A total of 50 patients, age range 16-75 years, with 56 hernias, were operated upon. Men constituted 86% (43/50) of the patient population. All the patients operated had primary hernias. Bilateral hernias were present in 6 patients. The average operative time per patient was 108 minutes (range, 54-135 minutes). The mean hospital stay for all patients was 50.4 hours. All patients have been followed up from the time of surgery: follow-up ranges from 1-4 years. All patients were followed up in the outpatient clinics with a physical examination. Two patients (4%) required conversion to an open procedure due to 1 case having pelvic adhesions and 1 having irreducible sliding hernias. There were a few observed complications, but none was serious (Table). Intraoperatively, there were no visceral or major vascular injuries. One patient had inadvertent injury to the ipsilateral inferior epigastric artery, which was controlled by clip application. Surgical emphysema occurred in 2 patients which resolved spontaneously. Two patients had immediate postoperative urinary retention that required temporary urethral catheterization. Of the 3 patients who presented with a seroma, which is a common problem, only one seroma that was large, tender and caused discomfort was aspirated. The remainder resolved within 2 months, requiring no further interventions. None of the patients developed persistent neuralgic pain lasting more than 3 months. Only 1 patient was readmitted to the hospital with a clinical diagnosis of mesh infection, but recovered uneventfully with conservative treatment which included antibiotic therapy. There were 2 (4%) recurrences in the series. Repair was difficult as this patient had had open prostatectomy previously and the mesh could not be put medially enough due to adhesions in the prevesical pouch.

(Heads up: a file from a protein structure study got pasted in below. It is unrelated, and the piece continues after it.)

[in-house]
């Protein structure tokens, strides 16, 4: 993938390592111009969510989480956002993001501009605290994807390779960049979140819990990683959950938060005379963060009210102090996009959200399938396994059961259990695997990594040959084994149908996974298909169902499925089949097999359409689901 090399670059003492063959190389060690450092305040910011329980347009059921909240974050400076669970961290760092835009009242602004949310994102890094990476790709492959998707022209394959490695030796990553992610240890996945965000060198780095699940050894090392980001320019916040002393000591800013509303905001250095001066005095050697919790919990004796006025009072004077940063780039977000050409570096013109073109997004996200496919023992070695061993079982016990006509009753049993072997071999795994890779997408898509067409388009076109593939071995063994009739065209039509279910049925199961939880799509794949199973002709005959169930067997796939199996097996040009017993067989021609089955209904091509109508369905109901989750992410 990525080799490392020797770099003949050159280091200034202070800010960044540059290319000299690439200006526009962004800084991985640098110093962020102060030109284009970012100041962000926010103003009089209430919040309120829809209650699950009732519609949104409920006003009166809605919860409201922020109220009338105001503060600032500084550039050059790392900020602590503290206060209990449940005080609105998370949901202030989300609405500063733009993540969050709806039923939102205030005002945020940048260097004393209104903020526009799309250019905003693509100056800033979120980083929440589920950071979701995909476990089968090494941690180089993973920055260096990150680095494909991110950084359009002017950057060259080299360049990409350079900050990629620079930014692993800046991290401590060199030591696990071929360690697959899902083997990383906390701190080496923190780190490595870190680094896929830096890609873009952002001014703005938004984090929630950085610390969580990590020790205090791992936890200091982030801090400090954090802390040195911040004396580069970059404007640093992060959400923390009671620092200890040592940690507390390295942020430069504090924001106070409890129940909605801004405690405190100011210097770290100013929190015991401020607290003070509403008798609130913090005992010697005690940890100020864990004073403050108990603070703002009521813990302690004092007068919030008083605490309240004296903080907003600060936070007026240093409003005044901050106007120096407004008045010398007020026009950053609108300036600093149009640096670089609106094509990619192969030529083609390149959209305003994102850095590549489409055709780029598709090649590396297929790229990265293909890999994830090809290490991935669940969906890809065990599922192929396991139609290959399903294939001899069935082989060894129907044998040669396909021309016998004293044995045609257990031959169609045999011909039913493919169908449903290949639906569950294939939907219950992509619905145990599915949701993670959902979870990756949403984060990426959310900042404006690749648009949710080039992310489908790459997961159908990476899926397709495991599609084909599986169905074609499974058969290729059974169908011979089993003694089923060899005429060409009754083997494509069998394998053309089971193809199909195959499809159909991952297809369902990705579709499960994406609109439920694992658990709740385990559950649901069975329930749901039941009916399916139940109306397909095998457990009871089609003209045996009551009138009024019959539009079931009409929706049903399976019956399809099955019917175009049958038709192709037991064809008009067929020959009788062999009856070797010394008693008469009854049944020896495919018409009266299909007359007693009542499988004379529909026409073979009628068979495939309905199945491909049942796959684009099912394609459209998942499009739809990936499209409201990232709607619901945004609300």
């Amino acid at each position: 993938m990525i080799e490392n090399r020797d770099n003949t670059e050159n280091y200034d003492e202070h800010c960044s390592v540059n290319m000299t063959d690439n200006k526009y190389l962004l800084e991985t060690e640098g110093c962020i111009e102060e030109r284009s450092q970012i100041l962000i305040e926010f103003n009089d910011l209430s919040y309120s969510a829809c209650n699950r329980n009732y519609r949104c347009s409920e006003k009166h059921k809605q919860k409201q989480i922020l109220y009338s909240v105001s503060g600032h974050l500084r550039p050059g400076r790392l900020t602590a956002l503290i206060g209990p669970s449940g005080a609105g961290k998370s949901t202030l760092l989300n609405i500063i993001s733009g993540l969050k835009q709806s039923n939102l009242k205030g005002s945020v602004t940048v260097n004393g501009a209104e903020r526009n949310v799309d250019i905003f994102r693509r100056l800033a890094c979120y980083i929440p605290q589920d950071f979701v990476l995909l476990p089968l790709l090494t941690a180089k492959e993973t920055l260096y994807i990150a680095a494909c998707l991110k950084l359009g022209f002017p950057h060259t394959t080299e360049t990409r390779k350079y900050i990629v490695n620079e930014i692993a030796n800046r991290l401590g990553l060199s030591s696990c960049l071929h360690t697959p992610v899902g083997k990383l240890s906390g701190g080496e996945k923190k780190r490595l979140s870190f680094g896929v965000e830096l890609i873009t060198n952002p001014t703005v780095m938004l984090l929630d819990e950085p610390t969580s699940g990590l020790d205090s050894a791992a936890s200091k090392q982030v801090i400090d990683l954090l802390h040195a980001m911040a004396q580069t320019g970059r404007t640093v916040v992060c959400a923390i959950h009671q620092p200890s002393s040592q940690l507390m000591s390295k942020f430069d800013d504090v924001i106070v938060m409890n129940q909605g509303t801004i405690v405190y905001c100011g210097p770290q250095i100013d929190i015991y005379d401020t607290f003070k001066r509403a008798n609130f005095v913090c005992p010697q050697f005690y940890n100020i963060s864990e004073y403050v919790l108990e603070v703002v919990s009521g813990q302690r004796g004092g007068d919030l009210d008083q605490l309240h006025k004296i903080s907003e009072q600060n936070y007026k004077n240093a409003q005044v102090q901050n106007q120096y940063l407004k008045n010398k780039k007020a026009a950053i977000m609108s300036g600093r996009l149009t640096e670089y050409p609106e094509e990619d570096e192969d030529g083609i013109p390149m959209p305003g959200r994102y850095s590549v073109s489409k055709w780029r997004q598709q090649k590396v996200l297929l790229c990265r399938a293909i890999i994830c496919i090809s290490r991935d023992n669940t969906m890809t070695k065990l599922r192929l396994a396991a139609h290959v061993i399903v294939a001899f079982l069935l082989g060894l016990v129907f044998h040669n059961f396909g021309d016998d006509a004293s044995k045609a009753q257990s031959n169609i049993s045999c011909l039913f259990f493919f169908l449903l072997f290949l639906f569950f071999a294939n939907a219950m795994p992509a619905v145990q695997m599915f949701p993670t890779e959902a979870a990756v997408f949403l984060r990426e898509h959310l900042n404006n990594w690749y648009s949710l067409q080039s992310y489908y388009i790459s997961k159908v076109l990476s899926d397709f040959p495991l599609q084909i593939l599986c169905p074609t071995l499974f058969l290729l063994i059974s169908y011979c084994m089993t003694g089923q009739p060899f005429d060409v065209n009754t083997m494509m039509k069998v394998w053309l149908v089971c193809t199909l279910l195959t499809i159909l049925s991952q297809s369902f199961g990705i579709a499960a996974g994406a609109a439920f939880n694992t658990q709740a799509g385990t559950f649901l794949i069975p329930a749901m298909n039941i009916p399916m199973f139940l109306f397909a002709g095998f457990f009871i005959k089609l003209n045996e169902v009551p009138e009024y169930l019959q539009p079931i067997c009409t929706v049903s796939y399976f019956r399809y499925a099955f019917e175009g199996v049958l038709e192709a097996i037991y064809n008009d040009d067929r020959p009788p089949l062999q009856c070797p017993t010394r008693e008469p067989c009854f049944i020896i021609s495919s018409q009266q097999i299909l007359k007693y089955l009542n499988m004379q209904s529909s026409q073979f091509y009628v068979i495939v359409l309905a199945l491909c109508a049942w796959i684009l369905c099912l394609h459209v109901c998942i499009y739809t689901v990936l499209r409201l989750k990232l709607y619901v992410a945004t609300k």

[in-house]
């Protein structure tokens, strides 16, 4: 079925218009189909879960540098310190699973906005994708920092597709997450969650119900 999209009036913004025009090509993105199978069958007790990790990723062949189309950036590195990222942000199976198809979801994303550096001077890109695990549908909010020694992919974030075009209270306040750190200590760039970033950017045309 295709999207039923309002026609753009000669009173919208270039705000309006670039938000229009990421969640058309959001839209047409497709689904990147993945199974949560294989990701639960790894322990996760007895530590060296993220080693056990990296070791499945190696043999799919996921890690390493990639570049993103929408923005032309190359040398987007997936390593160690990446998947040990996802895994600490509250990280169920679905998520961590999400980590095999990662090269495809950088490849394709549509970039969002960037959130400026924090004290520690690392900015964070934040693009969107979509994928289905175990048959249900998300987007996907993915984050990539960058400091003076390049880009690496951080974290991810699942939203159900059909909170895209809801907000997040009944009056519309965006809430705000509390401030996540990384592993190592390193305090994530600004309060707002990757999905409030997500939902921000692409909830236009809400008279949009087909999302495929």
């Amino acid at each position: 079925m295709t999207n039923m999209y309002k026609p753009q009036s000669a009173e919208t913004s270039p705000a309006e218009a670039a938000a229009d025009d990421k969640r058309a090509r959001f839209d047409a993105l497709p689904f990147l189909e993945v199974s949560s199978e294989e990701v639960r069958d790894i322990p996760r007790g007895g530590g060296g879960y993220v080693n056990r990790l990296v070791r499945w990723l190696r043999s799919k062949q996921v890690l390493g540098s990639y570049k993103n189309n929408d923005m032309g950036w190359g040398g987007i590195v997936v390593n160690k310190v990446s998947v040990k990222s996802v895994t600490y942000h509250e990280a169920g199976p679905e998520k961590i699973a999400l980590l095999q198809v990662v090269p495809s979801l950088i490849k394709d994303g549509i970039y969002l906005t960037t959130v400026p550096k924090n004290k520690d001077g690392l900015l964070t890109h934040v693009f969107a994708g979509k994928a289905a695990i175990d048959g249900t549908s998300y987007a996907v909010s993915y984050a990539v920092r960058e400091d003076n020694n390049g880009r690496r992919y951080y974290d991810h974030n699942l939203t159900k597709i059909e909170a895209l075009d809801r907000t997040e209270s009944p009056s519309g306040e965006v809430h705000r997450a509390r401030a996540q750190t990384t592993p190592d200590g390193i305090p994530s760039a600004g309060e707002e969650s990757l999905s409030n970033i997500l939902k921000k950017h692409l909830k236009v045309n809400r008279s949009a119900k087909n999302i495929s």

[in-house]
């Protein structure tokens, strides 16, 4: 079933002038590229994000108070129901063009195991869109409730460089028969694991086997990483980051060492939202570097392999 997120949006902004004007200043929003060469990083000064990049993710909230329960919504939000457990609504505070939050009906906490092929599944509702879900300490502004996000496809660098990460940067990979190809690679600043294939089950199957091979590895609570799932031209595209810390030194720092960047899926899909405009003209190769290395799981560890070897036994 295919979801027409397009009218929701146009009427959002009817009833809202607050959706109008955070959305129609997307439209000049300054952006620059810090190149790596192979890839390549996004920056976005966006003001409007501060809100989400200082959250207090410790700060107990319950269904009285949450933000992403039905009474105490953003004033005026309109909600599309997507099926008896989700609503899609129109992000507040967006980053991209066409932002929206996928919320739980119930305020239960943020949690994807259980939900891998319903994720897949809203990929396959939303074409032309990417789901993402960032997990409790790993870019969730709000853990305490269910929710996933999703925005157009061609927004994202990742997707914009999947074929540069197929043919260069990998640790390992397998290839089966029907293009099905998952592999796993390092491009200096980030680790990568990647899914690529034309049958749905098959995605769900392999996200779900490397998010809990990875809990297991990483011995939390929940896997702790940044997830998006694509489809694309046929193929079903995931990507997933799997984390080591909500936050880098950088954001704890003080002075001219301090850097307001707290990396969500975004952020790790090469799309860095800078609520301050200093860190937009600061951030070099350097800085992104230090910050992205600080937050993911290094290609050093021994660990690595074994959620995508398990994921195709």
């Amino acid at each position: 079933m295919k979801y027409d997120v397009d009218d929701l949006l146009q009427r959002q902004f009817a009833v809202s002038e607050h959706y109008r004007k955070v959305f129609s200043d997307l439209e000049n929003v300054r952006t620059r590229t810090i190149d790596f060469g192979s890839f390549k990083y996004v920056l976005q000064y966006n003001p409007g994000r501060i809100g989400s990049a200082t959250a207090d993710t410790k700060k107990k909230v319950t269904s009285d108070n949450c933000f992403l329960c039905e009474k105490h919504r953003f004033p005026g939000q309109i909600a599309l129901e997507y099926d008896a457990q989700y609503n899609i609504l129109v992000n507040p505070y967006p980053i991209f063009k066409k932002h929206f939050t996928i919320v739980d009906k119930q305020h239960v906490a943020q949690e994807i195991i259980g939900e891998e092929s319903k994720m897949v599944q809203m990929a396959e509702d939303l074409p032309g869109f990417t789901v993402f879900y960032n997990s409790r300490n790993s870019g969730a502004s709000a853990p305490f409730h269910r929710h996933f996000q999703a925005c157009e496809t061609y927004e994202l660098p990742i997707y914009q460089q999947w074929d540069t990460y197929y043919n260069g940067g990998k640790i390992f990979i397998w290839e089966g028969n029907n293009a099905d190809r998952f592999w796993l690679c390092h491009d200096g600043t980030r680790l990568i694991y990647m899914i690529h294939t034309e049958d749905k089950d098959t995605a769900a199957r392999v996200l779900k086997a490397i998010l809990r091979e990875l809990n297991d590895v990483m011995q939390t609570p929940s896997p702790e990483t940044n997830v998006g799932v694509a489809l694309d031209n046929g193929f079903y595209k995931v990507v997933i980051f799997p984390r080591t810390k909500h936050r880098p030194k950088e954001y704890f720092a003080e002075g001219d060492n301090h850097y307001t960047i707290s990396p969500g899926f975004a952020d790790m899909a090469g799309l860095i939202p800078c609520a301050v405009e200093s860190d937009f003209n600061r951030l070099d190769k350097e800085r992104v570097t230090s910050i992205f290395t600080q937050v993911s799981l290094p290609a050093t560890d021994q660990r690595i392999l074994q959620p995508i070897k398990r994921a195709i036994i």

Repair of groin hernia has been a surgical challenge for more than 100 years. The laparoscopic approach presents a promising solution to this common problem. This study represents the early experience of transabdominal preperitoneal hernia repair. It is a common problem and the ideal method of repair should be one that has the minimum incidence of long-term recurrence, gets patients back to their normal life in the quickest possible time, and, of course, has minimal morbidity and no mortality [10,11]. Laparoscopic TAPP tension-free mesh repair of groin hernias, as performed by us, was cost-effective. The fundamental principle of the operation was to place a preperitoneal mesh of sufficient size in the abdominal wall posterior to the musculo-aponeurotic layer to cover all possible areas of anatomic weakness in the groin that could lead to a hernia. The repair also simultaneously reinforces the other potential areas of weakness in the groin, namely the femoral and obturator rings. Two patients had postoperative retention of urine, and 1 patient had injury to the inferior epigastric artery. Refinement of the technique, better understanding of the anatomy of the posterior aspect of the inguinal canal, and greater experience with the procedure have resulted in a steady decline in the rate of recurrence, from alarmingly high unacceptable values to rates lower than for conventional open hernia repairs. Better dissection medially across the pubic symphysis and higher cranial dissection while creating the preperitoneal pouch, with the placement of a large mesh (15x10cm) without wrinkling, significantly reduced the recurrence rate [2,4]. It is now recognized that a 15x10 cm mesh should be used for unilateral laparoscopic hernia repair. Three patients developed seroma in the cord and the scrotum. We aspirated only one causing discomfort or pain. The rest usually resolved spontaneously due to absorption by the body. Complications such as bruising, seroma formation and urinary retention are inevitable after any form of hernia repair and little can